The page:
Angolmois: Record of Mongol Invasion
by Paul Jensen,
How would you rate episode 5 of
Angolmois: Record of Mongol Invasion ?
As a general rule, watching your capital city burn to the ground doesn't really improve an army's morale. Kuchii and Teruhi reunite with Abiru Yajirou's group outside the burning capital, but it's not exactly a happy reunion. Even some of the veteran soldiers are demoralized by the destruction, and the appearance of a second enemy force is hardly encouraging. Teruhi's intense emotions lead her to attack a group of Mongol scouts, and this action helps to snap everyone out of their state of shock. The group heads to the next safe spot with more civilians in tow, but it soon becomes clear that they'll never make it unless they can delay their pursuers. As they prepare an ambush along a narrow road, Yajirou asks Kuchii why he's still willing to fight for a lost cause. The answer tells us a lot about Kuchii's motivations for trying to save Tsushima.
This episode is mostly a tale of three characters, with Teruhi being the most relevant early on. The script uses her dialogue to express what most of the Tsushima citizens are likely thinking and feeling in the aftermath of the capital's destruction. It's kind of an obvious role to play, but at least Angolmois is finally showing some consistency in how it uses Teruhi in the story. That “voice of the people” role carries through into Teruhi's decision to fire at the group of scouts; after expressing grief and despair earlier on, this action embodies a desire to fight back or take revenge. The downside of having Teruhi speak for her people is that it doesn't leave a lot of room for her to grow on a personal level; she's essentially just acting as a barometer for how other people are feeling. Still, her arrow attack does have the interesting effect of changing the way other characters look at their situation. As Kuchii observes, the fight with the scouts forces everyone to stop dwelling on the burning city and start planning their next moves.
That brings us into the march away from the capital and the eventual plan to buy time for the civilians by fighting the Mongols at a natural choke point. Kuchii inevitably ends up in charge here, but his most compelling moments actually come from a flashback scene in the middle of the battle. The connections are pretty clear; his attempt to save Tokiaki from an unjustified attack is reminiscent of his situation on Tsushima, with Kuchii fighting against the odds to protect someone else in both cases. This sets up an emotional moment right before Tokiaki's execution, and it also gives us some fresh insight into Kuchii's backstory and mindset. The whole incident likely explains why he was exiled in the first place, and Tokiaki's comment about Kuchii not being able to sacrifice pieces in shogi is a good summary of his personality: even when he would be better off leaving someone to their fate, Kuchii can't stop himself from getting involved. That pattern of behavior is what got him exiled to Tsushima, and it also led him to his current position of trying to rally the remaining defenders.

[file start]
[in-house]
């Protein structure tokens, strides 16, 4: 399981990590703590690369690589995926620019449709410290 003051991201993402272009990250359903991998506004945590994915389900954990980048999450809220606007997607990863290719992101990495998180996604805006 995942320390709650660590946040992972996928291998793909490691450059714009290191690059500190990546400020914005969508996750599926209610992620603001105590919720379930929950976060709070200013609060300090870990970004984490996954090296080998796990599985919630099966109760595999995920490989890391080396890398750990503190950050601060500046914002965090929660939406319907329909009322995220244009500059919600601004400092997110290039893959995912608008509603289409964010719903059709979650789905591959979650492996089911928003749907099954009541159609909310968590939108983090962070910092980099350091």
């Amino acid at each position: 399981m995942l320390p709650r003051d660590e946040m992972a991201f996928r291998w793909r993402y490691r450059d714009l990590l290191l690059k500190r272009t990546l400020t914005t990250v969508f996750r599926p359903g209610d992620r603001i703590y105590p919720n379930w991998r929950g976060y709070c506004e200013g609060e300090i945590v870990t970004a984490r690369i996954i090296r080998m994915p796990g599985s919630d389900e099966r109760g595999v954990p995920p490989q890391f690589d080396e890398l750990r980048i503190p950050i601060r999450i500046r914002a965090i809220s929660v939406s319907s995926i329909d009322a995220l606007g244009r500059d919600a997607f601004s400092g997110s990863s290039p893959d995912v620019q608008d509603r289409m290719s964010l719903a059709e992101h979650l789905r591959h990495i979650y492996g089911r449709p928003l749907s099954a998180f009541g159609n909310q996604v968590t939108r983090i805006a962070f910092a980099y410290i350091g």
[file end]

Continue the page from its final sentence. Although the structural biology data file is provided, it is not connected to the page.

Finally, we have Yajirou, whose individual story unfolds across this episode. It's an intriguing little character arc, and one that plays out from beginning to end in the space of around twenty minutes. He's essentially a dead man walking in the opening scenes, staring off into nothingness and contemplating just how hopeless the situation has become. The encounter with the scouting party shakes him awake, if only to the point of reminding him that he's supposed to be leading his soldiers. His dialogue and facial expressions make it clear that he doesn't really want to go along with any plan that involves fighting the enemy again, and it seems like he only approves the ambush because he can't come up with a good reason to say no. The battle scene itself is heavy on tactics and a little light on action, but its effect on Yajirou is significant. Between the initial success of the ambush and his conversation with Kuchii, this scene brings Yajirou back to a point where he can act as a competent leader for his troops. If anything, he comes out of the episode more confident than he was earlier in the series. It's neat to see that character development play out in such a visible way, and it's a good sign for Angolmois in terms of its ability to have a minor character carry some of the narrative weight.
The prospect of a battle scene that's more interesting for its character development than its swordplay might not thrill viewers who are here for the samurai action, but overall Angolmois is moving in a more positive direction than it was a week ago. This episode does a decent, if not always subtle, job of using the events of the narrative to tell us more about the cast. The retreat from the capital also gives the characters a new objective to work towards, meaning that the next episode will have a natural path to follow. The lack of any perceived danger to the main characters still saps the series of some potential dramatic tension, but at least the plot has regained a good portion of its momentum. What Angolmois needs to do now is to build on this fresh start and get itself back up into genuinely thrilling territory.
Angolmois: Record of Mongol Invasion is currently streaming on Crunchyroll.
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